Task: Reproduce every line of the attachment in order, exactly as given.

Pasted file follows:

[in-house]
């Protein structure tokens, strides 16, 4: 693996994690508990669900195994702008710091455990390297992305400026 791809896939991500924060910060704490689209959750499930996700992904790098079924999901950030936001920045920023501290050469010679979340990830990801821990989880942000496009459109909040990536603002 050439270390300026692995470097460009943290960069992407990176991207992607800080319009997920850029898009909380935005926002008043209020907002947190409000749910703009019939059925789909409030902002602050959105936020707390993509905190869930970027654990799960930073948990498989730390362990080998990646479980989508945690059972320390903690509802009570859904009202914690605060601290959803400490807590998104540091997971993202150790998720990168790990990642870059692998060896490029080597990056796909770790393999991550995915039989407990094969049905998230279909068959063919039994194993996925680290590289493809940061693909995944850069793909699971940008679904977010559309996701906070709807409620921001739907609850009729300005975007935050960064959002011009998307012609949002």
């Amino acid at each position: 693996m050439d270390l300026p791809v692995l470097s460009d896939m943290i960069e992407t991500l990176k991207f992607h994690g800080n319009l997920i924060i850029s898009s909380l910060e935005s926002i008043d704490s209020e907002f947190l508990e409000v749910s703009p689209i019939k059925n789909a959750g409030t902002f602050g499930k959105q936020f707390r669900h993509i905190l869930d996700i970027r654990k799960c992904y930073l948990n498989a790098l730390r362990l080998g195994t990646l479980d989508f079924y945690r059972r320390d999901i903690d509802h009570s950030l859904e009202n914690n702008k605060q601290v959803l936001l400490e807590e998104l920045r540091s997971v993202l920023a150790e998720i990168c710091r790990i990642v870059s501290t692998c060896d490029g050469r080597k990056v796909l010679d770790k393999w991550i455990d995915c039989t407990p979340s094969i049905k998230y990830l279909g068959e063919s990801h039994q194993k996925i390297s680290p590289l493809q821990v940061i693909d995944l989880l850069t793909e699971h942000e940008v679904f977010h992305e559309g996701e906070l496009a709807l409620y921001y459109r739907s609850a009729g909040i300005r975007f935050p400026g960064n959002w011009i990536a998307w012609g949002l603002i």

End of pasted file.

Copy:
[in-house]
């Protein structure tokens, strides 16, 4: 693996994690508990669900195994702008710091455990390297992305400026 791809896939991500924060910060704490689209959750499930996700992904790098079924999901950030936001920045920023501290050469010679979340990830990801821990989880942000496009459109909040990536603002 050439270390300026692995470097460009943290960069992407990176991207992607800080319009997920850029898009909380935005926002008043209020907002947190409000749910703009019939059925789909409030902002602050959105936020707390993509905190869930970027654990799960930073948990498989730390362990080998990646479980989508945690059972320390903690509802009570859904009202914690605060601290959803400490807590998104540091997971993202150790998720990168790990990642870059692998060896490029080597990056796909770790393999991550995915039989407990094969049905998230279909068959063919039994194993996925680290590289493809940061693909995944850069793909699971940008679904977010559309996701906070709807409620921001739907609850009729300005975007935050960064959002011009998307012609949002």
């Amino acid at each position: 693996m050439d270390l300026p791809v692995l470097s460009d896939m943290i960069e992407t991500l990176k991207f992607h994690g800080n319009l997920i924060i850029s898009s909380l910060e935005s926002i008043d704490s209020e907002f947190l508990e409000v749910s703009p689209i019939k059925n789909a959750g409030t902002f602050g499930k959105q936020f707390r669900h993509i905190l869930d996700i970027r654990k799960c992904y930073l948990n498989a790098l730390r362990l080998g195994t990646l479980d989508f079924y945690r059972r320390d999901i903690d509802h009570s950030l859904e009202n914690n702008k605060q601290v959803l936001l400490e807590e998104l920045r540091s997971v993202l920023a150790e998720i990168c710091r790990i990642v870059s501290t692998c060896d490029g050469r080597k990056v796909l010679d770790k393999w991550i455990d995915c039989t407990p979340s094969i049905k998230y990830l279909g068959e063919s990801h039994q194993k996925i390297s680290p590289l493809q821990v940061i693909d995944l989880l850069t793909e699971h942000e940008v679904f977010h992305e559309g996701e906070l496009a709807l409620y921001y459109r739907s609850a009729g909040i300005r975007f935050p400026g960064n959002w011009i990536a998307w012609g949002l603002i």